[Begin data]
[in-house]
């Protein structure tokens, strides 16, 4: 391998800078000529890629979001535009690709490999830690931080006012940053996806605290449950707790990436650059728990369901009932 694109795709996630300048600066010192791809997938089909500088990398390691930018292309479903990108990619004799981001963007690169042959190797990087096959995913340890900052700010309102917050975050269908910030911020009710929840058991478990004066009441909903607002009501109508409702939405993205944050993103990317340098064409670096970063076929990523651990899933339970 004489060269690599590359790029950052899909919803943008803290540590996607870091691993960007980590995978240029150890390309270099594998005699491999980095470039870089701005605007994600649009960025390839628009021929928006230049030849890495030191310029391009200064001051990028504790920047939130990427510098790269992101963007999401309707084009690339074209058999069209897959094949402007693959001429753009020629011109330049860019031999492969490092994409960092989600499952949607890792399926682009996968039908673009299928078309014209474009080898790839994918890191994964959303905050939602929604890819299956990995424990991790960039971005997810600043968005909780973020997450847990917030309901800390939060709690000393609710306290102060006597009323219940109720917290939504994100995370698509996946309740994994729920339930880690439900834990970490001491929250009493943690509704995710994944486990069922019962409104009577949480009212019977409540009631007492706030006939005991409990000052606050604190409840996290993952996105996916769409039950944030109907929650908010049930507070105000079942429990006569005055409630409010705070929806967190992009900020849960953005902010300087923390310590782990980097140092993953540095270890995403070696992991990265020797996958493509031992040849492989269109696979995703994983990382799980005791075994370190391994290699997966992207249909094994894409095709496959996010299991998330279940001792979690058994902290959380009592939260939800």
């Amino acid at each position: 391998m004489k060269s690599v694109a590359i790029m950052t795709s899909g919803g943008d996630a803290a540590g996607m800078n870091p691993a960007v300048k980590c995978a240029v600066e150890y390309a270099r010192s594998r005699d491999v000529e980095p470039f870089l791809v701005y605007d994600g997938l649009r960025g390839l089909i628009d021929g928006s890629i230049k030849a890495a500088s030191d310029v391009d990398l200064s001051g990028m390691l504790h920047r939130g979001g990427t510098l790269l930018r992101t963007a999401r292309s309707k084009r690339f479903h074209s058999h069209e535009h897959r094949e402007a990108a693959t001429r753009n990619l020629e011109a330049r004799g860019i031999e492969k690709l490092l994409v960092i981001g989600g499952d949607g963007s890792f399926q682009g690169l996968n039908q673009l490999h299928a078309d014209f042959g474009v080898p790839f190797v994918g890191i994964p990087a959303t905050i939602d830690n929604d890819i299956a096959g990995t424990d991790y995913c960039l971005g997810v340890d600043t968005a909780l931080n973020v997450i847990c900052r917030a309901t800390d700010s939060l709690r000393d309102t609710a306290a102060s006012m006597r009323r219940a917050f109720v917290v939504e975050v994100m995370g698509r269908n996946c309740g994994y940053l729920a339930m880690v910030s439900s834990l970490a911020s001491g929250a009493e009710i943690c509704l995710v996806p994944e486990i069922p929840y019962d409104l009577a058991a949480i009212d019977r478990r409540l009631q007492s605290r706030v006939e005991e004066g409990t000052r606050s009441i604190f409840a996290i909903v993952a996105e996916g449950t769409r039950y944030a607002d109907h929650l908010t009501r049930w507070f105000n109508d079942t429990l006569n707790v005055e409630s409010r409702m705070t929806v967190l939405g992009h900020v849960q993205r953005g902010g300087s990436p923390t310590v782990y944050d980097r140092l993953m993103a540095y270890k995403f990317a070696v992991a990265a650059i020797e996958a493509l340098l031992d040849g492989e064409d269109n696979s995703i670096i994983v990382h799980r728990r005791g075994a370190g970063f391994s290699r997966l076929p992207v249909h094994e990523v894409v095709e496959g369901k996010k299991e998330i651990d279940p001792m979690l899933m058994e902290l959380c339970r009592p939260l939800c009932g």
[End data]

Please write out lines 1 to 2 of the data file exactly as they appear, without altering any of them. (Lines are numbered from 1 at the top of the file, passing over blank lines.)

[in-house]
């Protein structure tokens, strides 16, 4: 391998800078000529890629979001535009690709490999830690931080006012940053996806605290449950707790990436650059728990369901009932 694109795709996630300048600066010192791809997938089909500088990398390691930018292309479903990108990619004799981001963007690169042959190797990087096959995913340890900052700010309102917050975050269908910030911020009710929840058991478990004066009441909903607002009501109508409702939405993205944050993103990317340098064409670096970063076929990523651990899933339970 004489060269690599590359790029950052899909919803943008803290540590996607870091691993960007980590995978240029150890390309270099594998005699491999980095470039870089701005605007994600649009960025390839628009021929928006230049030849890495030191310029391009200064001051990028504790920047939130990427510098790269992101963007999401309707084009690339074209058999069209897959094949402007693959001429753009020629011109330049860019031999492969490092994409960092989600499952949607890792399926682009996968039908673009299928078309014209474009080898790839994918890191994964959303905050939602929604890819299956990995424990991790960039971005997810600043968005909780973020997450847990917030309901800390939060709690000393609710306290102060006597009323219940109720917290939504994100995370698509996946309740994994729920339930880690439900834990970490001491929250009493943690509704995710994944486990069922019962409104009577949480009212019977409540009631007492706030006939005991409990000052606050604190409840996290993952996105996916769409039950944030109907929650908010049930507070105000079942429990006569005055409630409010705070929806967190992009900020849960953005902010300087923390310590782990980097140092993953540095270890995403070696992991990265020797996958493509031992040849492989269109696979995703994983990382799980005791075994370190391994290699997966992207249909094994894409095709496959996010299991998330279940001792979690058994902290959380009592939260939800």